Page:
With a prolific career that spans over two decades, Mark Pritchard has certainly ‘been there, done that’ – musically. The UK-born, Sydney-based producer’s credits not only cross genres, but in several cases, have inspired fresh directions within them. Between his time in iconic early-’90s groups like Global Communication, Jedi Knights, and Reload, plus an array of solo aliases including Harmonic 313 and Troubleman, the UK producer made ambient, electro, house, acid, instrumental hip-hop, and broken beat, among other styles and hybrids. ‘Under the Sun‘ is deeply atmospheric and richly impressionistic, largely ambient….and strictly not for the clubs.

Mark Pritchard – Under the Sun

“The idea of changing to my name [for Under The Sun] was to hopefully allow me to be able to release more stuff into the world without being confusing…….It’s kind of to let the music speak for itself.”

2010 was when I heard the track “?” under the name Mark Pritchard on a Balance compilation put together by Agoria. A beguiling six somber minutes of gelatinous, pitch-black drones and a doleful, harpsichord-like synth melody….6 years later it finds itself as the opening track for ‘Under the Sun’. For the most part, devoid of drums, ‘Under the Sun’ is loosely ambient in feel. Many of its tracks feel like soundtrack cues, and its blippy analogue palette often suggests the influence of Delia Derbyshire and the BBC Radiophonic Workshop. But the album’s most unusual aspect, and its unifying thread, are the thin, quavering synthesizer patches suggestive of flute and clarinet and recorder, which, playing quiet, contrapuntal melodies, imbue the album with an almost medieval air.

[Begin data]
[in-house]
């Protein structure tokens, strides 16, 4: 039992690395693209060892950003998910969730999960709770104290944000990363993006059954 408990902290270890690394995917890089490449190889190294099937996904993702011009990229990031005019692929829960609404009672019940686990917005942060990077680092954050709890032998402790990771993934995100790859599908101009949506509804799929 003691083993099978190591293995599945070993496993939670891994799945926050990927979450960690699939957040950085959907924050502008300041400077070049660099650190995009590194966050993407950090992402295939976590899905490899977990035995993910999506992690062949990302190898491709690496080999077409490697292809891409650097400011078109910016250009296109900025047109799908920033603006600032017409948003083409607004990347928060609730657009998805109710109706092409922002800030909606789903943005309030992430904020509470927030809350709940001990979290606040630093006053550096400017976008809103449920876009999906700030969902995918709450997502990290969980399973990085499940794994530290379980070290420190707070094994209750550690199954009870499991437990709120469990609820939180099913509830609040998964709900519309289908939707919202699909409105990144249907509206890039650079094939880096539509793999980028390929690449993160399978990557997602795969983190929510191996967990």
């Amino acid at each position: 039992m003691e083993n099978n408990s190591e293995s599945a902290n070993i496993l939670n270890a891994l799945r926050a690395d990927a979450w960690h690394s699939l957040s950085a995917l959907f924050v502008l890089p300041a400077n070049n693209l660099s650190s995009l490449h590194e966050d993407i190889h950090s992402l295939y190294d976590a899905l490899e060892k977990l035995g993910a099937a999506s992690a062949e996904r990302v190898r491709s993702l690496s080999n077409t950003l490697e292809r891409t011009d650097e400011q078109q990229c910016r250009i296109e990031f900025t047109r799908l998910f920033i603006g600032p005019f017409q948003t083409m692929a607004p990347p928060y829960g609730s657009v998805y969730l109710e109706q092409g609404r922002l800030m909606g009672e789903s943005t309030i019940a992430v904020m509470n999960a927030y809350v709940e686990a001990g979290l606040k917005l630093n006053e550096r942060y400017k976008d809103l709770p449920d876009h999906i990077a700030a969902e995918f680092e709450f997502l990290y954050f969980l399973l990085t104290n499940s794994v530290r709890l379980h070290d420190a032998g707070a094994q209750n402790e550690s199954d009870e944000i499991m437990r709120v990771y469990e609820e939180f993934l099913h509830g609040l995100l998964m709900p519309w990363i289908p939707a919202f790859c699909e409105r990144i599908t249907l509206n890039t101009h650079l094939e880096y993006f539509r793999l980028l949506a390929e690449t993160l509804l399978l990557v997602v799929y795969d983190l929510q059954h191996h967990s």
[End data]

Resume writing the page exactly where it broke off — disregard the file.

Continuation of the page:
“From the mixing side of things I wanted to get away from the bright, loud, limited of mastering that’s happened over the years,” he says. “I was striving to make it sound like albums from the 60s and 70s and some 80s, with the gear I’ve got and the way I do things, [but] I didn’t want it to be a retro affair.”

Beautiful People ft. Thom Yorke

Under the Sun

Stand out tracks come from the few key vocal features, giving the album some shape and sense of movement. Especially Thom Yorke’s warm and woozy ‘Beautiful People’ vocals, processed almost beyond all recognition, singing through clenched teeth, his words reduced to something like pure tone.

Under the Sun is an easy album to disappear into.